We’re not bankrupt yet, so we’ve written a few words to celebrate
By the age of two, many toddlers will have gained significant new skills; from improvements in their ability to communicate, to awareness of both themselves and others. They’ll be developing quickly, and it’s an exciting time for all involved.
The first couple of years in a new business isn’t hugely dissimilar to the experience described above, with more than a few parallels; and as of today, our little web studio is itself two years old.
Leaf started out as a series of sporadic off-the-cuff comments, before being conceived as something more concrete during a stag do on 7th March 2015. A few months later, on 30th June 2015, we registered the company.
The first 12 months were relatively low key; we made a conscious effort to minimise risk, which meant continuing in our full-time employments, with evenings and weekends our opportunity to create a financial safety net.
Mike, my co-founder, was the first to take the plunge and become a full-timer; with an overload of engineering work, and a sensible amount saved up, it felt like the right time to jump. I myself followed a few months later, and very quickly, our little bit on the side had become Facebook official.
What we’ve learnt so far
Relatively speaking, we’re still just starting out. That said, we’ve already gathered a few nuggets that we would love to have shared with our former selves 24 months ago.
Have a buffer
When it comes to making this your full time role, I cannot stress enough how important it is to have a healthy amount of cash saved up.
When we went full-time, we started with around four months of runway, which would have covered wages, subscriptions, fees, and any other recurring costs in the event that we had nothing at all coming in.
Our buffer may sound high, but in such a saturated industry, there’s very little reason to believe your new company is going to come out on top against handfuls of more established options.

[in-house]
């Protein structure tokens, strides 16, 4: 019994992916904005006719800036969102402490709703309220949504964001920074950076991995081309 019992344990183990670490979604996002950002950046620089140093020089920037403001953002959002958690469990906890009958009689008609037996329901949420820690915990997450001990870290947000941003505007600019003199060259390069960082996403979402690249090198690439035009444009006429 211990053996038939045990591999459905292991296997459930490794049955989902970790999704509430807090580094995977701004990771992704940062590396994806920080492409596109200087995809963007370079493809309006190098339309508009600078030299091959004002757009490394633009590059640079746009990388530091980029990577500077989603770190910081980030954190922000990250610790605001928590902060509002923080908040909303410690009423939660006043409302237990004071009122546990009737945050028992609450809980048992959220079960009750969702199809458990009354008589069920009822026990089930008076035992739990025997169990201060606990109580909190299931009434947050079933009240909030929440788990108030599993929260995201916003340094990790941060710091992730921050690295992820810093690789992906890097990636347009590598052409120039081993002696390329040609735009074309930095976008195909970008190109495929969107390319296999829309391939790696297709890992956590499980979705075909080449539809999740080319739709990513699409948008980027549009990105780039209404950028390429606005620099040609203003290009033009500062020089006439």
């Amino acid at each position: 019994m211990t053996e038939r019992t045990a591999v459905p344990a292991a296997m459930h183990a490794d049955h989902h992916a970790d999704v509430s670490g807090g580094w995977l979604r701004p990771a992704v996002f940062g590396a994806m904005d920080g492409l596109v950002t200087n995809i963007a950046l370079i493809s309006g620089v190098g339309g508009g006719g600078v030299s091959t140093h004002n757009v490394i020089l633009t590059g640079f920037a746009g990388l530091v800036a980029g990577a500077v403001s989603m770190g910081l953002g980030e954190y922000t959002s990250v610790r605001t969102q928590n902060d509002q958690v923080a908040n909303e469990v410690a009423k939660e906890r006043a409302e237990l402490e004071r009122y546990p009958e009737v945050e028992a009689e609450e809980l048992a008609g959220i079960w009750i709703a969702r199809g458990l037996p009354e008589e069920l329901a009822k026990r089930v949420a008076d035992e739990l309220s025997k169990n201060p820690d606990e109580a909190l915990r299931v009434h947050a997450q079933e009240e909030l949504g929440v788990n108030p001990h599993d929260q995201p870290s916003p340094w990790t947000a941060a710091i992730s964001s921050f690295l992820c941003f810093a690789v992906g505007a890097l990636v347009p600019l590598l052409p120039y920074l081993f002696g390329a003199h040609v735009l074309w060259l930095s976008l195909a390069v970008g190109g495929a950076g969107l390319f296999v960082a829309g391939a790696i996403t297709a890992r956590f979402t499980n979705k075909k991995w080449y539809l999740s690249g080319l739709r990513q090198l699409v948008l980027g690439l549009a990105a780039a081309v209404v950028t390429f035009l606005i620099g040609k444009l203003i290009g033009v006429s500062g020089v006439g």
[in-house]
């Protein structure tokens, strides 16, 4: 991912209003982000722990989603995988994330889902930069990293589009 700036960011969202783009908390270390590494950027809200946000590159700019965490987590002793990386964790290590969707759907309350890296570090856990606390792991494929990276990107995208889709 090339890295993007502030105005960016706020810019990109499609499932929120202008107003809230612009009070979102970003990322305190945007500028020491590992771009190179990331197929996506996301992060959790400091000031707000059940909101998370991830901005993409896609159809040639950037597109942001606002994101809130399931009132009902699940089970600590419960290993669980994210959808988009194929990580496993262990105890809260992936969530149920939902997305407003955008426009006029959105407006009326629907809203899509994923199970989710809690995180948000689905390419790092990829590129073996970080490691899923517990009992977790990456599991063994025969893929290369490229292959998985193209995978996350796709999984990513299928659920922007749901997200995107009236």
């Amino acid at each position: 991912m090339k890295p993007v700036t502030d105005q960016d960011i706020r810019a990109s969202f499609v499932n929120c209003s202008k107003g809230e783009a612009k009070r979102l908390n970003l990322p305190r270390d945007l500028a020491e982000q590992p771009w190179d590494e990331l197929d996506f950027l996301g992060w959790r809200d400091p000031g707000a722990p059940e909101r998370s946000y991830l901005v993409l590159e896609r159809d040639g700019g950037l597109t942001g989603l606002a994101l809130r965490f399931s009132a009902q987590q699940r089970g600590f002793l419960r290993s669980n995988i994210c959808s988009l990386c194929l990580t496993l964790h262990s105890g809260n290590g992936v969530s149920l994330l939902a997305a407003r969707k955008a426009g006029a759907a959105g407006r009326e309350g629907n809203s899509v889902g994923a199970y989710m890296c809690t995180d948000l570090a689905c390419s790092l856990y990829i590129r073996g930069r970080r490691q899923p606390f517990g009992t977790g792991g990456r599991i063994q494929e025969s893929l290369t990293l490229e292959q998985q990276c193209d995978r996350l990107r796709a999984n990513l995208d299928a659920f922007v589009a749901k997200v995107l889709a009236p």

In hindsight, that financial buffer turned out to be the best early decision we made. We didn’t win any new work for the first two months, and our only income during this period was ad hoc pieces from existing clients. Without that safety net, we’d have either gone under, or started making panicked decisions ahead of time.
You’ll question it
There will, in all likelihood, be moments when you wonder whether you made the right call at all.
In times of struggle, you may doubt everything from the wisdom to taking a financial risk, right down to your own ability to steer the ship.
Having spoken to other studio owners, self doubt is pretty common; especially in those early days. Stepping in to the unknown is inherently scary, but you’ll come out of the other side all the more knowledgable, rounded, and confident for it.
Good work pays off
When we first started Leaf, we put a lot of effort in to winning new clients. We developed the brand, redesigned our website, created landing pages, ran several pay-per-click campaigns, responded to a high number of tenders, created pieces purely for Dribbble, started blogging, and when none of that was working, we literally cold-contacted around 150 start-ups, companies, and organisations.
Those attempts at putting ourselves in the shop window took up an awful lot of effort. It was time consuming, costly, and when it wasn’t working, it was mentally draining.
Eventually, the tide changed; we started receiving a steady stream of enquiries. However, 90% of them were coming via referrals from happy clients.
It stands to reason. For most people, commissioning a new website is a big deal. Some will have saved for years. Others are risking their annual budget. Get it wrong, and peoples livelihoods are on the line.
Where risk and unknowns play a part, people often favour those they’ve had good experiences with, or that others have recommended to them.
Clients seem comfortable with remote
At Leaf, we don’t have an office. With the team so small, there’s little justification for such an overhead.
During early exploration around who and what Leaf was, both Mike and I were concerned about how being a satellite studio would be perceived. Is there an expectation that we would or should have an office? Would it be seen as a negative; an indictment of our ability to deliver value?
Two years on, it hasn’t held us back at all. We’re yet to experience a client raising it as a concern, and everything so far has pointed towards the normalisation of not only the remote worker, but the remote studio.
The biggest recent shift is that we’re currently looking for our first hire in the form of another engineer. Growing the team is something we’ve been keen to do for a while now, and with a little luck, they’ll be the first of many to join the team.
Really though, who knows what’s next? These two years have taught us that the journey is as unpredictable as it is exciting. If you ask me, that’s part of the fun.